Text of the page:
At last year’s LabelExpo in Brussels, we saw live demos of at least 40 different inkjet-based label presses, the majority of them using UV-curing technology. The variety of inkjet label press solutions ranges from basic models to very sophisticated high-speed label presses, and also includes hybrid systems combining flexo printing and inkjet in roll-to-roll or roll-to-sheet configurations.
To developers of such modular label production systems, Agfa Graphics can provide a total solution that involves workflow technology for color management and versioning as well as UV inkjet ink formulations to accommodate multiple label substrates. While not always visible, the ink forms a key component of a UV inkjet label press.
Agfa Graphics’ UV inks technology is based upon our extensive chemical and pigment dispersion expertise, as well as on our know-how of all parts of inkjet systems (printheads, curing systems, software, pre-treatment, etc). Much experience also evolves from closely working together with label press manufacturers today.
Agfa Graphics’ UV inks are developed in function of the label press system configuration, including ink formulations geared to the piezo printhead, the curing system, the pre-treatment and other system parameters, in order to establish a complete match between the ink system and printhead. The resulting ink solutions deliver highly reliable jetting and excellent reproducibility. Agfa Graphics’ UV inks have the best batch-to-batch consistency and a shelf life of minimally 12 months (up to 18 months from production date). UV inks are available for all industrial piezo printheads. These include normal viscosity-range printheads, such as those from Konica Minolta, Xaar, Ricoh, Seiko and others, but we are also technology leaders in UV inks for high resolution printheads (e.g Kyocera), whereby the low viscous UV inks extend printhead lifetime as they allow the printhead to be used at a lower jetting temperature.
Agfa Graphics designs UV inks for multi-purpose label printing that uses a broad range of substrates, but also for very specific ranges of labels and/or applications. All important label stock types are covered (paper based, plastic foils, laminates, blister foils and more), and also the most common ways in which labels are used. One example is the laminate tubing application, whereby in a first step the product information is printed on the label (roll-to-roll), and in a second step the tube is formed from the labeled roll. This can happen in two separate process steps or can be combined in one production line.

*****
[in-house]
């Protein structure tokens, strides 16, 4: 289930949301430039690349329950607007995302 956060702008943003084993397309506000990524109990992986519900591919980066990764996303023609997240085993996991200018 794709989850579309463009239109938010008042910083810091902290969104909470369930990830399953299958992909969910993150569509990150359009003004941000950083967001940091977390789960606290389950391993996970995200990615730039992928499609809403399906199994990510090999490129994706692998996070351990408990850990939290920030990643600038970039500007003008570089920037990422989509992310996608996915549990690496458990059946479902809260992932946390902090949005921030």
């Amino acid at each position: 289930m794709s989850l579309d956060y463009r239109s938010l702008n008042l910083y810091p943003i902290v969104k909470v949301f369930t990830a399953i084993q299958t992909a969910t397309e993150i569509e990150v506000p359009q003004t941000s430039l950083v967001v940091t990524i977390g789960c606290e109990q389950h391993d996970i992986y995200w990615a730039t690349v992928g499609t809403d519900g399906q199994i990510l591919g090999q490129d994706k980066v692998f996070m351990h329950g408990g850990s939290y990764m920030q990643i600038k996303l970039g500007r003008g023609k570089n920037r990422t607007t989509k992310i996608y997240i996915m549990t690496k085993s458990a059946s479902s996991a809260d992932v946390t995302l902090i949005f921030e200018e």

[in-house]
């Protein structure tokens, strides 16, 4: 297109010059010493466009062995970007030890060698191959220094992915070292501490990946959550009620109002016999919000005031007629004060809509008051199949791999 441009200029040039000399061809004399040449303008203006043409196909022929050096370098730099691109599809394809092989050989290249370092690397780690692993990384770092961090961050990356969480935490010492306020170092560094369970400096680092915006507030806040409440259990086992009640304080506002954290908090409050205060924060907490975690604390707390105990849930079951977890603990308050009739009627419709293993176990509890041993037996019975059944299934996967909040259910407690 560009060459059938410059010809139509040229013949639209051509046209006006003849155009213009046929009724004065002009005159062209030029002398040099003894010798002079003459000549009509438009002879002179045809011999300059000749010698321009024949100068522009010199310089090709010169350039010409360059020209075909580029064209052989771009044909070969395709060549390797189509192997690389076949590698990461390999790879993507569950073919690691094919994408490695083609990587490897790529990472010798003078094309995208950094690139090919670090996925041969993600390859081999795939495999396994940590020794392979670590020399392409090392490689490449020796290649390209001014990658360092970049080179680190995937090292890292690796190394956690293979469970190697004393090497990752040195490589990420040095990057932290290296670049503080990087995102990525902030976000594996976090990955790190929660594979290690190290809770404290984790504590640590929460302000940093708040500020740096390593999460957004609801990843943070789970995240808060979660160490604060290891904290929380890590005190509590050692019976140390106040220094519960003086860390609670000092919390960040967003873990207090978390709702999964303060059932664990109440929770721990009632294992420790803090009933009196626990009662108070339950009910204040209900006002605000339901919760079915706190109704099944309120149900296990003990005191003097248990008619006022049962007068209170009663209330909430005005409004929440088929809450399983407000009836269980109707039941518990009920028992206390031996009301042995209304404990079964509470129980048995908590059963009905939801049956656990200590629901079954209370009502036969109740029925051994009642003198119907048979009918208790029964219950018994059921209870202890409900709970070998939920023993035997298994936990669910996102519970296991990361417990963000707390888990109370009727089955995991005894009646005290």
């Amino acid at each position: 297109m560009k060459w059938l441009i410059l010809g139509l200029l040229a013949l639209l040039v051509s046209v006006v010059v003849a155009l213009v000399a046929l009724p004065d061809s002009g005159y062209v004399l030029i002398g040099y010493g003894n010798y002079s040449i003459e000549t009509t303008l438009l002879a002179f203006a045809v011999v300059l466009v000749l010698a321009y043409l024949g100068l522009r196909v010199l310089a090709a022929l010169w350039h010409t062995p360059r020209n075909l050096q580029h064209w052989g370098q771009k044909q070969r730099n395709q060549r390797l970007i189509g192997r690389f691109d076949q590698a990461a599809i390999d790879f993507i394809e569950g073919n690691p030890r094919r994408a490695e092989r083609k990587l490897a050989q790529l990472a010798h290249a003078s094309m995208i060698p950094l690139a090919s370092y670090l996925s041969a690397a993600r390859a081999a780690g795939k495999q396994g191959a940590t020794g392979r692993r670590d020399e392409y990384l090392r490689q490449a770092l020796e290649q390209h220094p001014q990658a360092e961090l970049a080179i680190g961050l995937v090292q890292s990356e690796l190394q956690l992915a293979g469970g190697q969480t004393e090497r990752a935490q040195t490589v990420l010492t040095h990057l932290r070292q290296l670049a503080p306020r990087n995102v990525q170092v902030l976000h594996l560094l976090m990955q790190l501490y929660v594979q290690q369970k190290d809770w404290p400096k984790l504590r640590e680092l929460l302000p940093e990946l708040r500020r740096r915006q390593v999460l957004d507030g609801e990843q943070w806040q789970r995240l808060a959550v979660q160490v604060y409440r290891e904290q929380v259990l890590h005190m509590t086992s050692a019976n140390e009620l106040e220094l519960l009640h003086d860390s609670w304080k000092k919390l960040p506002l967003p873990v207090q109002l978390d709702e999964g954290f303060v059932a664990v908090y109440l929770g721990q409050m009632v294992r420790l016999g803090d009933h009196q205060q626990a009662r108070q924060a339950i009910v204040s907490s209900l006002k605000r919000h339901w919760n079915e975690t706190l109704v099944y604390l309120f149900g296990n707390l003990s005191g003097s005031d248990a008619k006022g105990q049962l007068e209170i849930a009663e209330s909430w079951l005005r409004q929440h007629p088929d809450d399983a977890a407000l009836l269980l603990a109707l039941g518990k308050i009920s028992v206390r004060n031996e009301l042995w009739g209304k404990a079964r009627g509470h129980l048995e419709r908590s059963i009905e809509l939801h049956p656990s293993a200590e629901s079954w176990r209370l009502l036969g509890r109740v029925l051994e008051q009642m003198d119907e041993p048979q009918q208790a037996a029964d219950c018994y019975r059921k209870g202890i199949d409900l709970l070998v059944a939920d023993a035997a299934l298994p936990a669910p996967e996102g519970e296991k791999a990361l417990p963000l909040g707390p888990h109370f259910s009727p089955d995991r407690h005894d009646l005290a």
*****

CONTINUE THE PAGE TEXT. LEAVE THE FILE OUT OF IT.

To address food and pharmaceutical labels Agfa Graphics supplies low-migration UV-curable inks. The low-migration inks have proven their performance for food-safe printing in direct print applications (direct printing on the primary food packaging, either a foil or a container), which are much more demanding for food safety.
Agfa Graphics considers label printing a key target application for its UV inks and is continuously improving and extending its UV ink label offering, whereby the ink development is driven by the market needs and the technology evolution in printheads mainly, but also in curing systems (with focus on UV LED curing) and new high-speed production label systems. Agfa Graphics focuses on being the ink partner of choice for system integrators developing such digital label printing solutions because the inks are fine-tuned for superior compatibility with the latest developments in digital label printing systems, including chemistries best suited for LED curing, inter-color pinning, white ink, varnish and other specialties.
Jan de Vooght is general manager industrial inkjet inks at Agfa Graphics. He discusses ink technology needs in UV inkjet label printing in view of the upcomming InPrint (Industrial Print Show – Hannover, Germany April 8-10, 2014), which is co-located to Hannover Messe.
Inks for Manufacturers of UV Inkjet Label Production Systems
Agfa Graphics considers label printing a key target application for its UV inks
By Jan de Vooght, Agfa Graphics
Published March 28, 2014
blog comments powered by Disqus